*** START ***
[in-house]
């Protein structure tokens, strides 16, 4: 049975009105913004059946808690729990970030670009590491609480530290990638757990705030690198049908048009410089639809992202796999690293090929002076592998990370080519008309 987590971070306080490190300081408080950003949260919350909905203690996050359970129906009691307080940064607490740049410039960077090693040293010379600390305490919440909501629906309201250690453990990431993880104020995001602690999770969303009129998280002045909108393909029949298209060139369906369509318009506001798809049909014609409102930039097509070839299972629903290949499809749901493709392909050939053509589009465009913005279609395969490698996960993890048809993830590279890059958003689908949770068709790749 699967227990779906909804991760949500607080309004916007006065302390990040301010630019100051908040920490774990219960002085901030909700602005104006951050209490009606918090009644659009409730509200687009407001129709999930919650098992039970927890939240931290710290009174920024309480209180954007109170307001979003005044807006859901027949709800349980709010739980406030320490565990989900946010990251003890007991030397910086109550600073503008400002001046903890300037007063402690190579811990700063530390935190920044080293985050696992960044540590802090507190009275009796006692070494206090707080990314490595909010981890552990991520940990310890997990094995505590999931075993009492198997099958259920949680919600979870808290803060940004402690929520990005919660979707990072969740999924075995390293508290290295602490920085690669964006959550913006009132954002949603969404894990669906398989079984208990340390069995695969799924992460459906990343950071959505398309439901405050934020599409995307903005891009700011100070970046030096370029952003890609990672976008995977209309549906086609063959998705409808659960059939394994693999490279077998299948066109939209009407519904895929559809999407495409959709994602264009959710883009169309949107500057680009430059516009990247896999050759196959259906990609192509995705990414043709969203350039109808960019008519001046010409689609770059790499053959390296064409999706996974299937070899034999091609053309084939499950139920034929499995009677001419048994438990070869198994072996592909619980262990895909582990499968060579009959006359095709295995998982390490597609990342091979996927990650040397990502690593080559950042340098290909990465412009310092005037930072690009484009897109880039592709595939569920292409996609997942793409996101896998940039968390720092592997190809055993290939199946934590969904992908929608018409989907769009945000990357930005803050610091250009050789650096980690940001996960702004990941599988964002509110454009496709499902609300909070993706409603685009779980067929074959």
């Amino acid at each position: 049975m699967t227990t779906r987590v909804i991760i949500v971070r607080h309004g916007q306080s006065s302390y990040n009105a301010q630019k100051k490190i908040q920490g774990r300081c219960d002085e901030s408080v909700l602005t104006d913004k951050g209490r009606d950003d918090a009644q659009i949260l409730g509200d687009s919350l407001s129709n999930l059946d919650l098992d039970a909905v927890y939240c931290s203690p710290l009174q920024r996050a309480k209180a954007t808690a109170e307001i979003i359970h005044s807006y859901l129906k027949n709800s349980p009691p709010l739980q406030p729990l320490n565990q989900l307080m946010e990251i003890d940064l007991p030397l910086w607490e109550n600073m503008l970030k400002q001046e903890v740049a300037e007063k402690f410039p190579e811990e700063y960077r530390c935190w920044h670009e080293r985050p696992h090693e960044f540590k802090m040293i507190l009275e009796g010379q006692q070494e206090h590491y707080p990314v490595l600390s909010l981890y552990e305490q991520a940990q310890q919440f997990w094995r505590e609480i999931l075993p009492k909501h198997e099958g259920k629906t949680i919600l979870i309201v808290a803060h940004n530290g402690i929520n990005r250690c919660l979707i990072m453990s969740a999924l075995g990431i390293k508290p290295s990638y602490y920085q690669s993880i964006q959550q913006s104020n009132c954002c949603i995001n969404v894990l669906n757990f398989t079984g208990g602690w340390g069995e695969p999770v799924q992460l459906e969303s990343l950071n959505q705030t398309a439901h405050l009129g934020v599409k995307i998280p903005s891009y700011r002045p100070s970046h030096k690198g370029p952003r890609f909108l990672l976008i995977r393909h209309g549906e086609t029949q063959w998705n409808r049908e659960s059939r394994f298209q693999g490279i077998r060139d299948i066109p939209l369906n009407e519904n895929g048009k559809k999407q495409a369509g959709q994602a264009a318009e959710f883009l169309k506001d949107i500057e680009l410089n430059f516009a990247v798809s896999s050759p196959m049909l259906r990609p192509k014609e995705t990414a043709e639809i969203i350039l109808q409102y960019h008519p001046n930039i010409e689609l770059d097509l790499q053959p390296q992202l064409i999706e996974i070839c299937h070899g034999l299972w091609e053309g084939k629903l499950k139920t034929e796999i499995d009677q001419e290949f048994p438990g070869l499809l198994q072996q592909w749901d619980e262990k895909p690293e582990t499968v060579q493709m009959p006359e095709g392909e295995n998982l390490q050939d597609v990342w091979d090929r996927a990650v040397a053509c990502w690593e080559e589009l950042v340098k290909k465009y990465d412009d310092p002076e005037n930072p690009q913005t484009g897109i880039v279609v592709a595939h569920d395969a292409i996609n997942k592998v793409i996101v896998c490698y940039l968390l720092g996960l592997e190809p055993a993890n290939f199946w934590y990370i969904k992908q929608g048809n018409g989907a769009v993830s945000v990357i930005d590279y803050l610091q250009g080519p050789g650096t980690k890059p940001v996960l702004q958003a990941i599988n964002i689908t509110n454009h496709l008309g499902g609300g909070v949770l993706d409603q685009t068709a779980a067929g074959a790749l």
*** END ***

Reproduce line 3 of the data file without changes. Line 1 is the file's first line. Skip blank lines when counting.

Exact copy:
């Amino acid at each position: 049975m699967t227990t779906r987590v909804i991760i949500v971070r607080h309004g916007q306080s006065s302390y990040n009105a301010q630019k100051k490190i908040q920490g774990r300081c219960d002085e901030s408080v909700l602005t104006d913004k951050g209490r009606d950003d918090a009644q659009i949260l409730g509200d687009s919350l407001s129709n999930l059946d919650l098992d039970a909905v927890y939240c931290s203690p710290l009174q920024r996050a309480k209180a954007t808690a109170e307001i979003i359970h005044s807006y859901l129906k027949n709800s349980p009691p709010l739980q406030p729990l320490n565990q989900l307080m946010e990251i003890d940064l007991p030397l910086w607490e109550n600073m503008l970030k400002q001046e903890v740049a300037e007063k402690f410039p190579e811990e700063y960077r530390c935190w920044h670009e080293r985050p696992h090693e960044f540590k802090m040293i507190l009275e009796g010379q006692q070494e206090h590491y707080p990314v490595l600390s909010l981890y552990e305490q991520a940990q310890q919440f997990w094995r505590e609480i999931l075993p009492k909501h198997e099958g259920k629906t949680i919600l979870i309201v808290a803060h940004n530290g402690i929520n990005r250690c919660l979707i990072m453990s969740a999924l075995g990431i390293k508290p290295s990638y602490y920085q690669s993880i964006q959550q913006s104020n009132c954002c949603i995001n969404v894990l669906n757990f398989t079984g208990g602690w340390g069995e695969p999770v799924q992460l459906e969303s990343l950071n959505q705030t398309a439901h405050l009129g934020v599409k995307i998280p903005s891009y700011r002045p100070s970046h030096k690198g370029p952003r890609f909108l990672l976008i995977r393909h209309g549906e086609t029949q063959w998705n409808r049908e659960s059939r394994f298209q693999g490279i077998r060139d299948i066109p939209l369906n009407e519904n895929g048009k559809k999407q495409a369509g959709q994602a264009a318009e959710f883009l169309k506001d949107i500057e680009l410089n430059f516009a990247v798809s896999s050759p196959m049909l259906r990609p192509k014609e995705t990414a043709e639809i969203i350039l109808q409102y960019h008519p001046n930039i010409e689609l770059d097509l790499q053959p390296q992202l064409i999706e996974i070839c299937h070899g034999l299972w091609e053309g084939k629903l499950k139920t034929e796999i499995d009677q001419e290949f048994p438990g070869l499809l198994q072996q592909w749901d619980e262990k895909p690293e582990t499968v060579q493709m009959p006359e095709g392909e295995n998982l390490q050939d597609v990342w091979d090929r996927a990650v040397a053509c990502w690593e080559e589009l950042v340098k290909k465009y990465d412009d310092p002076e005037n930072p690009q913005t484009g897109i880039v279609v592709a595939h569920d395969a292409i996609n997942k592998v793409i996101v896998c490698y940039l968390l720092g996960l592997e190809p055993a993890n290939f199946w934590y990370i969904k992908q929608g048809n018409g989907a769009v993830s945000v990357i930005d590279y803050l610091q250009g080519p050789g650096t980690k890059p940001v996960l702004q958003a990941i599988n964002i689908t509110n454009h496709l008309g499902g609300g909070v949770l993706d409603q685009t068709a779980a067929g074959a790749l």